So there we were, barreling along a gravel road northwest of Phoenix, seeing if this new GMC Sierra pickup's suspension, frame, and steering really added up to the fine "driving experience" that General Motors executives had touted at dinner the night before. I was driving too fast down a short grade that ended in a dip over a culvert, but I braked gently and steered around some protruding rocks as we hit bottom at a halfway sane speed.
The truck's steering was steady, the suspensions fore and aft bore the sudden gravity-inspired load well, and all was in control. I don't know if my tense passengers saw things that way at that moment, but my driving partner and I both remarked repeatedly at how well the truck — this one and others we drove during this ride-and-drive event late last fall in Arizona — rode and handled.
The man in the back seat was an engineer who worked on development of the new-series chassis and in fine-tuning the shock absorbers. We complimented him on his work and meant it, because the new GMC and Chevrolet Silverado 1500 series pickups are noticeably nicer than the vehicles they replace.
The new trucks' ride on good pavement was likewise better controlled, as a stiffer frame resists flexing and makes the suspension springs do their jobs. That results in a smoother ride and less vibration of the kind you feel in your feet. There's less of that in the new trucks than in previous models.
And they have more "design." Bob Lutz, vice chairman of product development, has been pushing design — a synonym for styling — throughout GM's car and truck lines, and it shows. The trucks have been restyled inside and out, mostly for the better, but not always. Known internally as GMT900, the new series of light-duty pickups have bolder, chunkier looks that are more apparent in person than in pictures. The trucks are now on dealers' lots, and you won't have any trouble spotting them if you haven't already.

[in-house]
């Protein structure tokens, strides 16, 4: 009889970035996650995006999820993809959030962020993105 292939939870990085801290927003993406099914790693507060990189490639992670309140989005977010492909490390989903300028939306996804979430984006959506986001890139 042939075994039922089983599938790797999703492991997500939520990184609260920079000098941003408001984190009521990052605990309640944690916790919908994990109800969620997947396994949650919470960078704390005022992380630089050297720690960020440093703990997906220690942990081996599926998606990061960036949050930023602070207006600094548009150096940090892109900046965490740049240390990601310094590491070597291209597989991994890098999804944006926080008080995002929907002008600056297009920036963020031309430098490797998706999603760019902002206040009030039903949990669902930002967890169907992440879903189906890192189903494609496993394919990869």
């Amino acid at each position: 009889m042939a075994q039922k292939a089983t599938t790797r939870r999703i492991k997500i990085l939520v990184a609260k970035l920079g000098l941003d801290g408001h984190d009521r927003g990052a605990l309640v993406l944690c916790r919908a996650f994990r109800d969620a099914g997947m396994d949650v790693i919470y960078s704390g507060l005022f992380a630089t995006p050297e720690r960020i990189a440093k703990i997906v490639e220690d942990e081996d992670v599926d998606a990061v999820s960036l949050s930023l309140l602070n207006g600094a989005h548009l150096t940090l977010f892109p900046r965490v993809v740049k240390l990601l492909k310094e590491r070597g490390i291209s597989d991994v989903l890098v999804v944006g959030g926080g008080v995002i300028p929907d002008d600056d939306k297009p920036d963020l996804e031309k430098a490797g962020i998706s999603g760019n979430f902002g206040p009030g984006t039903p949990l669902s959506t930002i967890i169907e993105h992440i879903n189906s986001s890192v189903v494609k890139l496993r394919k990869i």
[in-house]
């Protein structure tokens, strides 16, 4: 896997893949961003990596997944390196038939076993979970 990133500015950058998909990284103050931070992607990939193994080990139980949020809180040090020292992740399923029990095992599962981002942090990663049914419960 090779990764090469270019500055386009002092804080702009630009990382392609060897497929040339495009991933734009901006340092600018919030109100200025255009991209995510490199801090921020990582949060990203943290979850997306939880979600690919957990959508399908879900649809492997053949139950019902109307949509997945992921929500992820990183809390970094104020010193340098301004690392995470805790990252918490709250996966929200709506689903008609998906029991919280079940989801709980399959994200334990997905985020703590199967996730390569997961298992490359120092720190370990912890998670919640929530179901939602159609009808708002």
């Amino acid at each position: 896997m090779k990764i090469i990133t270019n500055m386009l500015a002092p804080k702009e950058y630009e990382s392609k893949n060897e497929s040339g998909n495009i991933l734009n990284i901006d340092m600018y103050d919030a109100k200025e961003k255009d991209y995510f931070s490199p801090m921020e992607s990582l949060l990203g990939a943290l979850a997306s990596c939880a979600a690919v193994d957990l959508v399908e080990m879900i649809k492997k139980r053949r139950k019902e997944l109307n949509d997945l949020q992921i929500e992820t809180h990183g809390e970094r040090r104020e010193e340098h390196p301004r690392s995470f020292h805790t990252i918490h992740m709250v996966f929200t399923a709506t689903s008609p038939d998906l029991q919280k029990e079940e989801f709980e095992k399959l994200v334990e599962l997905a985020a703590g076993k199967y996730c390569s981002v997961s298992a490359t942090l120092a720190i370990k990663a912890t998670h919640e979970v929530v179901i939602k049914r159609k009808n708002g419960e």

In some ways, the older models are better. They have large rotary switches to control HVAC functions and large push buttons on the radio. You can glance at them and immediately understand what they do, and operate them almost without looking. These were designed by ergonomics engineers, but those people now might be out on the street because new-school designers have fashioned stylish push buttons attractively arrayed in groups on the dash and driver's door. The new switches have to be studied, then picked out carefully while you're supposed to be watching the road.
An optional radio/navigation system includes a touch screen with images of push buttons and a keypad through which you can input street addresses. The system guides you to any destination with voice prompts while an icon on the screen shows progress along a road. Lost anyway? You can push the On Star button above the windshield and an operator will determine where you are by Global Positioning Satellite and give you directions.
Some folks might like these electronic niceties, but a long time ago I learned how to read printed maps and road signs and just get there — not that this keeps me from getting lost, including on one leg of this trip north of Phoenix. But I'd never order the nav system or its complex stereo radio/CD player, which I couldn't even figure out how to turn on. A simpler radio does include a large on/off/volume knob, but I still had to look hard at its LCD screen to figure out how to change stations, etc.
New side-view mirror controls, which are on the armrest on the driver's door, also require looking at to operate rather than simply feeling and manipulating, as with older electro-mechanical switches. As before, you can adjust the mirror glass for line of sight, and an additional pair of switches allow you to fold the mirrors flat against the door — a new feature that lets you get closer to a mail box or toll booth or whatever. But both mirrors, not just the one you need to get out of the way, fold or redeploy whether you want them to or not.